DevOps has captured the imagination of an entire generation of tech professionals with its irresistible allure and promises of hyper-efficiency and highly. But what is Devops exactly?
We love the definition that Alessandro Diaferia shared in a recent blog and his Twitter account:
Practically speaking, DevOps is a term that exists to describe the acceleration of the development workflow by increasing communication and collaboration between the Engineering (Development) team and the Operations (IT) team.
It should be fairly obvious that just by hastily merging these two teams into a single department alone won’t yield any operational improvements. The approach requires a more thoughtful approach to produce desirable results.
It turns out, that a meaningful part of planning that merger should involve the exact thing that these teams will be communicating and collaborating on: internal knowledge. In order to reach the goal of higher operational and developmental efficiency, these team members will need to be able to capture, access and share knowledge in a way that may be different from the way they would have individually done it in the past. Knowledge will certainly be the key to success.
Knowledge is the key
Access to knowledge is absolutely mission critical to the DevOps workflow. When a technical team is constantly iterating on product and frequently shipping updates, the value of comprehensive, verified and timely information cannot be underestimated.
In the ideal situation, all of this knowledge is self-served from both static knowledge bases and silos that track issues.
Consider how common DevOps strategies can be improved by bringing knowledge into the flow of work.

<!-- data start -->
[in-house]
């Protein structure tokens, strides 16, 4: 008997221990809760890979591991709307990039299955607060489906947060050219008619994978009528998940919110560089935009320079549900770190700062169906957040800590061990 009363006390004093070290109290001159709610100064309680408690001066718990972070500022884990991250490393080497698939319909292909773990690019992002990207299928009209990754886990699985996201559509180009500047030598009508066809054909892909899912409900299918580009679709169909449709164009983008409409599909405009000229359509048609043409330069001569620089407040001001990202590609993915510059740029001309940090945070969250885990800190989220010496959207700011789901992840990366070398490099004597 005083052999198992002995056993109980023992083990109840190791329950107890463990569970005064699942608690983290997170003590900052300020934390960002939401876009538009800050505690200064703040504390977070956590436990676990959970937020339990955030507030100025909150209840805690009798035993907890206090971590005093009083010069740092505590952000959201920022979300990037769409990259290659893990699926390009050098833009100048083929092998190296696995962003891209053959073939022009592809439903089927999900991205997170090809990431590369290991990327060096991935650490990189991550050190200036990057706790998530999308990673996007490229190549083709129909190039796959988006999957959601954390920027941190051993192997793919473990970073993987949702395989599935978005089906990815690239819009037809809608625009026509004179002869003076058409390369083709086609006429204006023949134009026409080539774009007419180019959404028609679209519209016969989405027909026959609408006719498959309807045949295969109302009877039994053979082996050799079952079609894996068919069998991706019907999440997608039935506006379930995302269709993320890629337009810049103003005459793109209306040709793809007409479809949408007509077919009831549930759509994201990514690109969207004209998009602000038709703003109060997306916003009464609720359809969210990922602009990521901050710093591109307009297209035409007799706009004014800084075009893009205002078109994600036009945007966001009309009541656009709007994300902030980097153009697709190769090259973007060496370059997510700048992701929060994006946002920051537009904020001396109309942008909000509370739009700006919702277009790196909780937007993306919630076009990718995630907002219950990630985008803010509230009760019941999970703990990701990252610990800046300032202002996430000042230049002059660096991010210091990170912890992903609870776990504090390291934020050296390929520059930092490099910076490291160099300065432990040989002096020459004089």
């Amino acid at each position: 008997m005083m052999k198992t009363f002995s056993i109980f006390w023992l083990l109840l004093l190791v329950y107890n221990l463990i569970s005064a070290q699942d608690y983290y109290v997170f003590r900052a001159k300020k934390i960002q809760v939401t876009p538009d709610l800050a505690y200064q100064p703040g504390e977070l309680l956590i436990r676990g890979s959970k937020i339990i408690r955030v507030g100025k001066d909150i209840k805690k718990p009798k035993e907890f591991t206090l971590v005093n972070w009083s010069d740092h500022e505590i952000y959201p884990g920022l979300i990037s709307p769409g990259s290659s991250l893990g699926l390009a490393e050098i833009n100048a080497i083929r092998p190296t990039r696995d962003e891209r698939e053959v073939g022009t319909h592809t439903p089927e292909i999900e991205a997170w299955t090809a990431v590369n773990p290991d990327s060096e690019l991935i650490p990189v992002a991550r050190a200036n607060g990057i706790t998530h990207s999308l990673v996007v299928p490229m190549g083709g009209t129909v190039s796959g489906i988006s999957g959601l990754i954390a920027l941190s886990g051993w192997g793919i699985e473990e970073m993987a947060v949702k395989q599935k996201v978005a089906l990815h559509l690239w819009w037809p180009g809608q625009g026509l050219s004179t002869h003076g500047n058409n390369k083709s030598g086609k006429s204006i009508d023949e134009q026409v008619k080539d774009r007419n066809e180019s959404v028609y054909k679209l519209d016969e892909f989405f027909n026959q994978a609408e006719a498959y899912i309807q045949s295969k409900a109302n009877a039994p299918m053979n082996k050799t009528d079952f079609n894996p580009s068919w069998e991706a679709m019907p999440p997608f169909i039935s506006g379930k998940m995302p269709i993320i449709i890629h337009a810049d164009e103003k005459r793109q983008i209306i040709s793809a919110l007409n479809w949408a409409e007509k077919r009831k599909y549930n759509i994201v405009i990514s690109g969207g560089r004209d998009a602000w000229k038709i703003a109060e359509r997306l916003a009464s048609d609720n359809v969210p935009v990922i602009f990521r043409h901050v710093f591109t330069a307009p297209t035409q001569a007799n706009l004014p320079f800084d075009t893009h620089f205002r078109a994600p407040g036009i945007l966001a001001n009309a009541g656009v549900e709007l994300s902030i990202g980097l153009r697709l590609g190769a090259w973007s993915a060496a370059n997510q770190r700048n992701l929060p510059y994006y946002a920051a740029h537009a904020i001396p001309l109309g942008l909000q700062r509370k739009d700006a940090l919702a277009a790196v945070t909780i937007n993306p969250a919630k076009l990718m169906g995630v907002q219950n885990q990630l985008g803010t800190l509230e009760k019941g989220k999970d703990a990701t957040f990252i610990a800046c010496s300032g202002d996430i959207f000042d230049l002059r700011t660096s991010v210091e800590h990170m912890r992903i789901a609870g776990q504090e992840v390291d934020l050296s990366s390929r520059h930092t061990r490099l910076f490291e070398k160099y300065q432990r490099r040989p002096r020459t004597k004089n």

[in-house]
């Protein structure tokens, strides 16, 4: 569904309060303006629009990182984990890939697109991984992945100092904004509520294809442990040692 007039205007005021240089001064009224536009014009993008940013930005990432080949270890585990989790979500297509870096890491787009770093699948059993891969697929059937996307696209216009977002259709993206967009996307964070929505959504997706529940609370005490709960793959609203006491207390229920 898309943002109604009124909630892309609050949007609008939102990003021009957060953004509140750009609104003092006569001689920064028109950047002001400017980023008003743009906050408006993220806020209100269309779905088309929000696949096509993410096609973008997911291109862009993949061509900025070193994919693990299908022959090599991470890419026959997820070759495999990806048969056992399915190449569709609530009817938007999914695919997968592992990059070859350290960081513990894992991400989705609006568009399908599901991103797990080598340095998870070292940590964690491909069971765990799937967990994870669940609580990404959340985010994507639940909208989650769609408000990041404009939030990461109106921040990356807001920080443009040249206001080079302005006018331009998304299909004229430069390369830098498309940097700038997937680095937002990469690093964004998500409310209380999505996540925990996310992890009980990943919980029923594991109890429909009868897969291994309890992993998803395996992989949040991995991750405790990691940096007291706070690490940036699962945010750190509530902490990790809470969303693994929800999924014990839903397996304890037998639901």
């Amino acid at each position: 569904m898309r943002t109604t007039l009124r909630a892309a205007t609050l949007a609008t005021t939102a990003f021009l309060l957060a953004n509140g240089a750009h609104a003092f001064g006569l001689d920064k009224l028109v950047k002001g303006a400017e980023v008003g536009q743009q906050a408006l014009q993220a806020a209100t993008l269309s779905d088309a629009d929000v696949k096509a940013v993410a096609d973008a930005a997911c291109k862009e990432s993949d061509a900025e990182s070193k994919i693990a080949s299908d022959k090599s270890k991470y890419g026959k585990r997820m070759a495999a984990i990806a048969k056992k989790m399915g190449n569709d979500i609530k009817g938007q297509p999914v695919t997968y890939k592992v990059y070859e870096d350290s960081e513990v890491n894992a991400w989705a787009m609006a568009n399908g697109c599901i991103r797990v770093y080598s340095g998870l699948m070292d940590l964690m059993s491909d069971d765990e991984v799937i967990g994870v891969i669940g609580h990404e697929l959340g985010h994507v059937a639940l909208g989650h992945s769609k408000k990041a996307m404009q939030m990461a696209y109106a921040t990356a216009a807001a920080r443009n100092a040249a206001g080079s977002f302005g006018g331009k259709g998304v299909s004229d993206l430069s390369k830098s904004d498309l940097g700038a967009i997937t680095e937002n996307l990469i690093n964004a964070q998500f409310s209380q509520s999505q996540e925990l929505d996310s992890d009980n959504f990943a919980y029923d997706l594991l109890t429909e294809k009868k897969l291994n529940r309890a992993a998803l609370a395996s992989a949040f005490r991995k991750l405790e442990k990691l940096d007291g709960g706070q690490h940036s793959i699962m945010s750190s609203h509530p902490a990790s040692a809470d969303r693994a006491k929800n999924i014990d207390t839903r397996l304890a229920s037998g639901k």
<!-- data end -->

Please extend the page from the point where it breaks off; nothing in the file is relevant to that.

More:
A continuous integration strategy places a high degree of importance on testing and QA. This is most easily facilitated by enabling the team to spin up containers or VMs using their own discretion without having to involve IT. In order to achieve this, the entire testing cycle should be documented in the knowledge base so that the developer can self-serve the knowledge required to complete testing and validate that the code does not have to back through development.
Continuous delivery involves ensuring that deployed code goes to the staging environments that accurately mimic production so that the code is always production-ready. This way, there is assurance that when the code arrives on the production environment it will have been tested the proper environment. Self-serve documentation should include:
- Configuration details, variables and settings for production environments
- Processes for testing, ideally automated
Continuous deployment, unlike continuous delivery, will require changes to be implemented in a fully automated fashion, including testing. Ultimately, this will be done without human intervention. To accelerate these flows, documented knowledge should include:
- Instructions on how to build automated unit tests
- Details on how limit development to more distinct manageable chunks that are better suited for automated testing
Much to the chagrin of every proud developer, bugs come up more often than not. For those that are less obvious than others, such as those that do not come up as error codes, need to be tracked and communicated. Before filing issues, the individual who identified the issue should cross reference the bug to confirm whether others are already working to fix it or it is one that needs to be assigned for resolution.
QA, Provisioning and Configuration
One could write volumes about how to properly test code.
- Instructions on how to create or run automated testing
- Definition of quality metrics
- Definition of quality standards
Spinning up containers or VMs for testing purposes requires access to knowledge on how to provision machines such that they can run the desired code. Documentation can be created to aid in provisioning by establishing:
- Defining the requirements to build a working state server including operating system, applications, middleware and storage and more
- Defining requirements for database servers
Imagine trying to develop code without knowledge of how to configure environments. Configuration, which is different from provisioning, must carefully. Opportunities to establish self-serve knowledge that will accelerate configuration in the DevOps scope is to document:
- Runtime configuration requirements
- Automation for creating or applying configuration without manual intervention
To conclude, the are nearly limitless opportunities to create documentation that will facilitate more independent DevOps workflows by creating access to reliable self-serve knowledge.